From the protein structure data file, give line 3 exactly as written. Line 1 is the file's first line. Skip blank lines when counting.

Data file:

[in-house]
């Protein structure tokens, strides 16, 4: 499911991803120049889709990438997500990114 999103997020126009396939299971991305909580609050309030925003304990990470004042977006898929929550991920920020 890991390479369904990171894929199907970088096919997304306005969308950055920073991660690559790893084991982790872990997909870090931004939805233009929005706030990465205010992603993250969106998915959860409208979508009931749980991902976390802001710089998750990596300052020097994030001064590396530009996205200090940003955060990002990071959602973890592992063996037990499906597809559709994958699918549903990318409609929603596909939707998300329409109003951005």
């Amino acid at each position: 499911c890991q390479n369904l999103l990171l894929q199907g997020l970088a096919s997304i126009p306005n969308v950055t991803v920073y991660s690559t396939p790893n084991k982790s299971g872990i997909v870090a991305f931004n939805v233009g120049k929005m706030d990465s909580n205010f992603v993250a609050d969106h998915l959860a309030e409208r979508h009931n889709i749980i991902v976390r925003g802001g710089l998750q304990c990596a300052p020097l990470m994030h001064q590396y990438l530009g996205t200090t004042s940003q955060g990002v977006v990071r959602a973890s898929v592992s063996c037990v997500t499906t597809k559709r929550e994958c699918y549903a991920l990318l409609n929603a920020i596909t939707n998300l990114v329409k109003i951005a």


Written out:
């Amino acid at each position: 499911c890991q390479n369904l999103l990171l894929q199907g997020l970088a096919s997304i126009p306005n969308v950055t991803v920073y991660s690559t396939p790893n084991k982790s299971g872990i997909v870090a991305f931004n939805v233009g120049k929005m706030d990465s909580n205010f992603v993250a609050d969106h998915l959860a309030e409208r979508h009931n889709i749980i991902v976390r925003g802001g710089l998750q304990c990596a300052p020097l990470m994030h001064q590396y990438l530009g996205t200090t004042s940003q955060g990002v977006v990071r959602a973890s898929v592992s063996c037990v997500t499906t597809k559709r929550e994958c699918y549903a991920l990318l409609n929603a920020i596909t939707n998300l990114v329409k109003i951005a």